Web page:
How Are Babies, Toddlers, & Preschoolers Affected by Cystic Fibrosis?
Cystic fibrosis (CF) is a chronic condition that requires daily care, even in babies, toddlers, and small children who otherwise may look healthy. This time-consuming daily routine puts great stress on caregivers. However, this early care helps prevent early organ damage and helps the child live a longer, healthier life.1
The health challenges of cystic fibrosis, such as lung infections, gastrointestinal problems, and trouble growing may all appear in the infant and preschool years. Your CF medical team will be able to help suggest tips and techniques to cope with these challenges.
Cystic fibrosis consideration for babies and toddlers
It is recommended that infants, toddlers, and preschoolers with CF should weigh at or above the 50th percentile for their height/length, which may look slightly chubby. A higher BMI helps a young child grow properly and is linked to better lung function later in life.1,2
To maintain a healthy weight, babies and small children with CF need a high-fat, high-protein, high-calorie diet, and up to a quarter teaspoon of salt added to their food each day.
Nutrition and feeding behaviors
Babies, toddlers, and preschoolers with cystic fibrosis often fail to gain weight because acid reflux makes them feel discomfort. This discomfort may be a burning sensation in the chest and slow emptying of the stomach that makes them feel full. Babies may appear healthy but are actually malnourished.
Because of their gastrointestinal system does not work well, babies and small children with CF will need pancreatic enzymes and vitamin supplements added to their food to help them get the nutrients they need.
These children are also prone to iron deficiency (anemia), constipation, acid reflux, and zinc deficiency. Parents of babies with CF report higher rates of unwillingness to try new foods, refusal to take medicines, having a poor appetite, and preferring to drink than eat.1,2
Babies and preschoolers who fail to gain weight and grow may need to have an enteral feeding tube (feeding tube or g-tube). A g-tube is surgically installed so that they get enough calories and nutrition.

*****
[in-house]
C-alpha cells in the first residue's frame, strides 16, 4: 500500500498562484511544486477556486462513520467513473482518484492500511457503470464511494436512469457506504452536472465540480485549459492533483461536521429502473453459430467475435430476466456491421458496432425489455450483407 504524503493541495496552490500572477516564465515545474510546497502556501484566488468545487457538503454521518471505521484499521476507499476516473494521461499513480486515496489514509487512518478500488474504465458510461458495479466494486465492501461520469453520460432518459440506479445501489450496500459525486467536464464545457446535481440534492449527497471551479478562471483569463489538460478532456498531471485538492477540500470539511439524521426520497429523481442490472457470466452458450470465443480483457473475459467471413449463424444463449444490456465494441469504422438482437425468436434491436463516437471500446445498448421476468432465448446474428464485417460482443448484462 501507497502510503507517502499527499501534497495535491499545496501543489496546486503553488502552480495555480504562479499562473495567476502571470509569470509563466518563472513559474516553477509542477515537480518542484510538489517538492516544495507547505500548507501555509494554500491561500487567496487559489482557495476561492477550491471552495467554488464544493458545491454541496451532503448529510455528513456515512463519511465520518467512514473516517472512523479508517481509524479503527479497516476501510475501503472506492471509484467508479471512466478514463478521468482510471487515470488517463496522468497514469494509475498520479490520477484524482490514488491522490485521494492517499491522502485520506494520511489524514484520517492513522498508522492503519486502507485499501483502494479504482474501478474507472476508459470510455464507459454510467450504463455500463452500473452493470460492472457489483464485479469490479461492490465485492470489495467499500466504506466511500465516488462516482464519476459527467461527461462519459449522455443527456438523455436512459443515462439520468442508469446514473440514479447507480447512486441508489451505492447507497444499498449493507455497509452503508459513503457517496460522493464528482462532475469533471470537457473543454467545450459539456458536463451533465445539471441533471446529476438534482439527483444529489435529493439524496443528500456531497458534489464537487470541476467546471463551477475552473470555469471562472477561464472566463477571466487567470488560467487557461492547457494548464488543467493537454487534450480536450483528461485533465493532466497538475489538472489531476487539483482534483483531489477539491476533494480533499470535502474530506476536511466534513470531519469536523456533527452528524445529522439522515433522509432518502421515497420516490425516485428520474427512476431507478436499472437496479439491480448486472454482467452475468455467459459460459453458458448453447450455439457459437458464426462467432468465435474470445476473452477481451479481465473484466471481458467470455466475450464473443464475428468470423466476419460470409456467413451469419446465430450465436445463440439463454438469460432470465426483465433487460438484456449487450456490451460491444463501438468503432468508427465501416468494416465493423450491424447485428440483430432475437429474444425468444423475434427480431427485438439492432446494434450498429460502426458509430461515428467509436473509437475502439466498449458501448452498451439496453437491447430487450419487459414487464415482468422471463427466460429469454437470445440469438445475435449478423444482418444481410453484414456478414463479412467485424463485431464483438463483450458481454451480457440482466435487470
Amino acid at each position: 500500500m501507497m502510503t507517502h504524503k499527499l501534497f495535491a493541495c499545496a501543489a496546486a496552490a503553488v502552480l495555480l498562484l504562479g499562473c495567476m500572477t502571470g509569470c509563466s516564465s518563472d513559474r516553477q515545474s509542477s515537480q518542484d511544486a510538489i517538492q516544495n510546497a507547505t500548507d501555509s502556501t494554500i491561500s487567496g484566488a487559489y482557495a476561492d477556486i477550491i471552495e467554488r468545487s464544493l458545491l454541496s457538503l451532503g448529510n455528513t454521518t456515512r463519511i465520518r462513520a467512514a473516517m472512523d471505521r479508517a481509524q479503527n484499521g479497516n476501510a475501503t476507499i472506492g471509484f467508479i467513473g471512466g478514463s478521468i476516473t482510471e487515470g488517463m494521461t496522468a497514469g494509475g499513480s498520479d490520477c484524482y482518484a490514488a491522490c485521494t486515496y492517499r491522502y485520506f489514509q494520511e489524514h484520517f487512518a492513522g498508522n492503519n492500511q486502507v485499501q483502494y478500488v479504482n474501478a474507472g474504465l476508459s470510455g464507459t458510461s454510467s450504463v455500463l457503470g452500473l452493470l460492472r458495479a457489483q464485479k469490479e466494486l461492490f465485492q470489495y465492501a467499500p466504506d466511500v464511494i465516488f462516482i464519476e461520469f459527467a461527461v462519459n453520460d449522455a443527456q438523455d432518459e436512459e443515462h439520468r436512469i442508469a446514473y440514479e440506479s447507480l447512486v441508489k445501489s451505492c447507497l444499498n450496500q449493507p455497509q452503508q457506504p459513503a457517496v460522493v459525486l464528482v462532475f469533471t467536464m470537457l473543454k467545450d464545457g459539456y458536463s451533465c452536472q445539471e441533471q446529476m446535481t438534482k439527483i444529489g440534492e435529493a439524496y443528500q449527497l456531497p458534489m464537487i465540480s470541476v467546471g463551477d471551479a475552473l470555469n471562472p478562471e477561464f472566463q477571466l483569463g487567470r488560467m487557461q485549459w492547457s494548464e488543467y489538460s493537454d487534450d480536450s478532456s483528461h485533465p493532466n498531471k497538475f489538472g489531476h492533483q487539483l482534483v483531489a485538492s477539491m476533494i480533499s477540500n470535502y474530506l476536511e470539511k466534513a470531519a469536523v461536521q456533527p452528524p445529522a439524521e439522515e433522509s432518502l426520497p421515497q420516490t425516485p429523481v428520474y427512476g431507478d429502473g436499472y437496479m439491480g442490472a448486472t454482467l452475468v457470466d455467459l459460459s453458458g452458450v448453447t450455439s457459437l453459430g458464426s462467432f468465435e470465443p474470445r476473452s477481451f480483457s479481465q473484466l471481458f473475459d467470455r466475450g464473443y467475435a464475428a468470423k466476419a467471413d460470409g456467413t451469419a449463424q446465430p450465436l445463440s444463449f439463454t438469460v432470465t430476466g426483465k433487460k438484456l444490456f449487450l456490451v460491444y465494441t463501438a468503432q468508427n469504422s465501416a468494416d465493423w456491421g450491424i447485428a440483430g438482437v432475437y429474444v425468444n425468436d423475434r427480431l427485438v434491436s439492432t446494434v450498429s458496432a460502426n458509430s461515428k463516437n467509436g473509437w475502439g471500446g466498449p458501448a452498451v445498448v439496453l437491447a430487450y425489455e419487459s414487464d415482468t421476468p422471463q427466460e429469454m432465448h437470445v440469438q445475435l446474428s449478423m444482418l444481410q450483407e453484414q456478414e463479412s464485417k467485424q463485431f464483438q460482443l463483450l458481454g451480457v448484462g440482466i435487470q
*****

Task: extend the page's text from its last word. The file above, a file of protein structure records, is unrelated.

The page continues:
Many gastrointestinal (GI) issues accompany cystic fibrosis and may begin appearing in infancy. Malabsorption, constipation, diarrhea, acid reflux (GERD), and greasy, bulky stools are all common among babies and preschoolers with CF and contribute to loss of appetite and lack of cooperation with airway clearance.2
Distal intestinal obstruction syndrome (DIOS), overgrowth of bacteria in the small bowel overgrowth, and pancreatitis may also occur. A fecal elastase test will help determine whether pancreatic function needs to be addressed to combat these issues. Good nutrition, extra fluids, and enzymes all help the GI system work better in young children with CF.
Lung disease may begin in babies and preschoolers with cystic fibrosis before any symptoms are noticed. That is why antibiotics tend to be used at a lower threshold of illness and for longer periods of time than in other children. This is designed to keep the lungs as healthy as possible.
Parents will have to perform manual airway clearance techniques for their child. The child will get old enough to start performing some of these tasks on their own or use the vest around age 2 to 3.
Parents should avoid exposing their child with CF to second-hand smoke, and scents from candles, fires, and airborne particles.
Infection prevention and control
To help keep a baby or toddler with cystic fibrosis healthy, the child and everyone close to them should be up-to-date on their vaccines, including the flu and pneumonia vaccines. They should avoid close contact with other children that have CF, staying at least 6 feet apart at all times.1-3
House cleaning, disinfecting bottles and nebulizers, and other infection prevention and control measures such as frequent handwashing are ways that adults can keep their child with CF as healthy as possible.1-3
Socializing with other children
Just as with other children, playgroups, play centers, daycare, and preschool are great ways for young children with CF to socialize and learn. Parents will need to teach other parents, babysitters, daycare staff, and teachers about their child’s special needs. It is also recommended that parents check the cleanliness of the facility.
In preschool, teachers will need to learn about how to accommodate the child's care. The child will probably be coughing, need more frequent bathroom and water breaks and need extra food and time to take medicines and enzymes.
Preschool is a particularly good time for the child to begin learning about eating and taking enzymes away from family. Problem meal-time behaviors such as refusing to eat or take enzymes and or avoiding food are common problems that must be handled.
How has cystic fibrosis affected your baby?
Do you have a baby, toddler, or small child with cystic fibrosis? We would love to hear about your experience. Share your story with the community.